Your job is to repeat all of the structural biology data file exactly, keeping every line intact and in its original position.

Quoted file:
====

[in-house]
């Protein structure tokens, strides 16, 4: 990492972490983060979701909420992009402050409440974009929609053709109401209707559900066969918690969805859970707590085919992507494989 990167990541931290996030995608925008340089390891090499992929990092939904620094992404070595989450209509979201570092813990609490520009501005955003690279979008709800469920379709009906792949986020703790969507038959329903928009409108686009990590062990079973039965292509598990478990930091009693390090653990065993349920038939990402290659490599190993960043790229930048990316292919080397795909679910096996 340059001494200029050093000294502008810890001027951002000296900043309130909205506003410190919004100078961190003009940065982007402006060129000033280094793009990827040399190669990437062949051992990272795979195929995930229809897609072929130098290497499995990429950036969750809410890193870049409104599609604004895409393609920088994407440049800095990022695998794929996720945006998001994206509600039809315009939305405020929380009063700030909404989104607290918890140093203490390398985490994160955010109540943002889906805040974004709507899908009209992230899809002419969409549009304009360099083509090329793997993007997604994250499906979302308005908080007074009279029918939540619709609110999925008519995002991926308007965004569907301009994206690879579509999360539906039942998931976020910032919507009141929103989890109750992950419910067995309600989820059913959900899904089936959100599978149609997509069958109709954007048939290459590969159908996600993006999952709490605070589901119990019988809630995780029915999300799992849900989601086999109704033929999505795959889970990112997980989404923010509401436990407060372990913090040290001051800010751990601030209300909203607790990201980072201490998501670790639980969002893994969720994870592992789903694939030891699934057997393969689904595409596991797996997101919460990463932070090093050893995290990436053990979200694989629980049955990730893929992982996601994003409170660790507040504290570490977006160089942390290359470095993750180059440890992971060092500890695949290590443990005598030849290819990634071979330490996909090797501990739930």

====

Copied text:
[in-house]
């Protein structure tokens, strides 16, 4: 990492972490983060979701909420992009402050409440974009929609053709109401209707559900066969918690969805859970707590085919992507494989 990167990541931290996030995608925008340089390891090499992929990092939904620094992404070595989450209509979201570092813990609490520009501005955003690279979008709800469920379709009906792949986020703790969507038959329903928009409108686009990590062990079973039965292509598990478990930091009693390090653990065993349920038939990402290659490599190993960043790229930048990316292919080397795909679910096996 340059001494200029050093000294502008810890001027951002000296900043309130909205506003410190919004100078961190003009940065982007402006060129000033280094793009990827040399190669990437062949051992990272795979195929995930229809897609072929130098290497499995990429950036969750809410890193870049409104599609604004895409393609920088994407440049800095990022695998794929996720945006998001994206509600039809315009939305405020929380009063700030909404989104607290918890140093203490390398985490994160955010109540943002889906805040974004709507899908009209992230899809002419969409549009304009360099083509090329793997993007997604994250499906979302308005908080007074009279029918939540619709609110999925008519995002991926308007965004569907301009994206690879579509999360539906039942998931976020910032919507009141929103989890109750992950419910067995309600989820059913959900899904089936959100599978149609997509069958109709954007048939290459590969159908996600993006999952709490605070589901119990019988809630995780029915999300799992849900989601086999109704033929999505795959889970990112997980989404923010509401436990407060372990913090040290001051800010751990601030209300909203607790990201980072201490998501670790639980969002893994969720994870592992789903694939030891699934057997393969689904595409596991797996997101919460990463932070090093050893995290990436053990979200694989629980049955990730893929992982996601994003409170660790507040504290570490977006160089942390290359470095993750180059440890992971060092500890695949290590443990005598030849290819990634071979330490996909090797501990739930």